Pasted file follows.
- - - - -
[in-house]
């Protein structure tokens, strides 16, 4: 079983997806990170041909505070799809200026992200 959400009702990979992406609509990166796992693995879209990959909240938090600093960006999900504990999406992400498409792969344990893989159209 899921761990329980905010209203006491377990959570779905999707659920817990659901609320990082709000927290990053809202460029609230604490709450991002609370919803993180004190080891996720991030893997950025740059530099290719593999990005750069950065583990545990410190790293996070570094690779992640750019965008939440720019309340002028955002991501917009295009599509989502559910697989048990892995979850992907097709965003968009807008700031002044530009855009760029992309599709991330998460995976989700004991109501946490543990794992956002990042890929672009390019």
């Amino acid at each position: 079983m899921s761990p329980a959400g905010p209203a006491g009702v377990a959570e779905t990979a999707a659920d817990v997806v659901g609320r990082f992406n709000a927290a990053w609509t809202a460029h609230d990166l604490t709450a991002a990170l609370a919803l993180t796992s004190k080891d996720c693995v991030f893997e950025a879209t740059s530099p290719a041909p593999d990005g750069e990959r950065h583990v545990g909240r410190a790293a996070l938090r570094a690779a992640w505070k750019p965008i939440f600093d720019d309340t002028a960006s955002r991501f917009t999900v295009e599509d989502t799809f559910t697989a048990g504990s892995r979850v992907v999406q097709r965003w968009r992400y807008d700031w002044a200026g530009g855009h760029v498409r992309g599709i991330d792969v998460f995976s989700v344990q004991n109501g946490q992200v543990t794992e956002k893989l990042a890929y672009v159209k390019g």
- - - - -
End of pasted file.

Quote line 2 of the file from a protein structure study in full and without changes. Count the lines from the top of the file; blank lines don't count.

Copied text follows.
């Protein structure tokens, strides 16, 4: 079983997806990170041909505070799809200026992200 959400009702990979992406609509990166796992693995879209990959909240938090600093960006999900504990999406992400498409792969344990893989159209 899921761990329980905010209203006491377990959570779905999707659920817990659901609320990082709000927290990053809202460029609230604490709450991002609370919803993180004190080891996720991030893997950025740059530099290719593999990005750069950065583990545990410190790293996070570094690779992640750019965008939440720019309340002028955002991501917009295009599509989502559910697989048990892995979850992907097709965003968009807008700031002044530009855009760029992309599709991330998460995976989700004991109501946490543990794992956002990042890929672009390019």